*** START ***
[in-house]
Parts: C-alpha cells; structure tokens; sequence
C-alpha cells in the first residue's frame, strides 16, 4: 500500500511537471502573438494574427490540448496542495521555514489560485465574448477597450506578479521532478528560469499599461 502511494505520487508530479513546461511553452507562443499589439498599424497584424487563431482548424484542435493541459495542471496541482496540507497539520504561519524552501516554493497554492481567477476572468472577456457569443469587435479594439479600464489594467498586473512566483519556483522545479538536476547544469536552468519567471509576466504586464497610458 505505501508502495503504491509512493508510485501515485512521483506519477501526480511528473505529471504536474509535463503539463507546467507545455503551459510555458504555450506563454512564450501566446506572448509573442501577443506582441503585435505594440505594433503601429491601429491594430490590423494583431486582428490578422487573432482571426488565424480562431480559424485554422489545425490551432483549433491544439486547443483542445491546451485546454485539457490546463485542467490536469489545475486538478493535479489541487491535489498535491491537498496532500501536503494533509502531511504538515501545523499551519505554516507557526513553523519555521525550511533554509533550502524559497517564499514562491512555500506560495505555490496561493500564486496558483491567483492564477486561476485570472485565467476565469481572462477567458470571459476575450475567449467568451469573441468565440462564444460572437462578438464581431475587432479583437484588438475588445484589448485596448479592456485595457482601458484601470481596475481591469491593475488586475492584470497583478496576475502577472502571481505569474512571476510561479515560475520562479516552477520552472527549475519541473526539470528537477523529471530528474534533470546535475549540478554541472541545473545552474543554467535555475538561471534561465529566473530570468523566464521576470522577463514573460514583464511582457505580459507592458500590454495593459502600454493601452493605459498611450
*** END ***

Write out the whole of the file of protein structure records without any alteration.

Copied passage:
[in-house]
Parts: C-alpha cells; structure tokens; sequence
C-alpha cells in the first residue's frame, strides 16, 4: 500500500511537471502573438494574427490540448496542495521555514489560485465574448477597450506578479521532478528560469499599461 502511494505520487508530479513546461511553452507562443499589439498599424497584424487563431482548424484542435493541459495542471496541482496540507497539520504561519524552501516554493497554492481567477476572468472577456457569443469587435479594439479600464489594467498586473512566483519556483522545479538536476547544469536552468519567471509576466504586464497610458 505505501508502495503504491509512493508510485501515485512521483506519477501526480511528473505529471504536474509535463503539463507546467507545455503551459510555458504555450506563454512564450501566446506572448509573442501577443506582441503585435505594440505594433503601429491601429491594430490590423494583431486582428490578422487573432482571426488565424480562431480559424485554422489545425490551432483549433491544439486547443483542445491546451485546454485539457490546463485542467490536469489545475486538478493535479489541487491535489498535491491537498496532500501536503494533509502531511504538515501545523499551519505554516507557526513553523519555521525550511533554509533550502524559497517564499514562491512555500506560495505555490496561493500564486496558483491567483492564477486561476485570472485565467476565469481572462477567458470571459476575450475567449467568451469573441468565440462564444460572437462578438464581431475587432479583437484588438475588445484589448485596448479592456485595457482601458484601470481596475481591469491593475488586475492584470497583478496576475502577472502571481505569474512571476510561479515560475520562479516552477520552472527549475519541473526539470528537477523529471530528474534533470546535475549540478554541472541545473545552474543554467535555475538561471534561465529566473530570468523566464521576470522577463514573460514583464511582457505580459507592458500590454495593459502600454493601452493605459498611450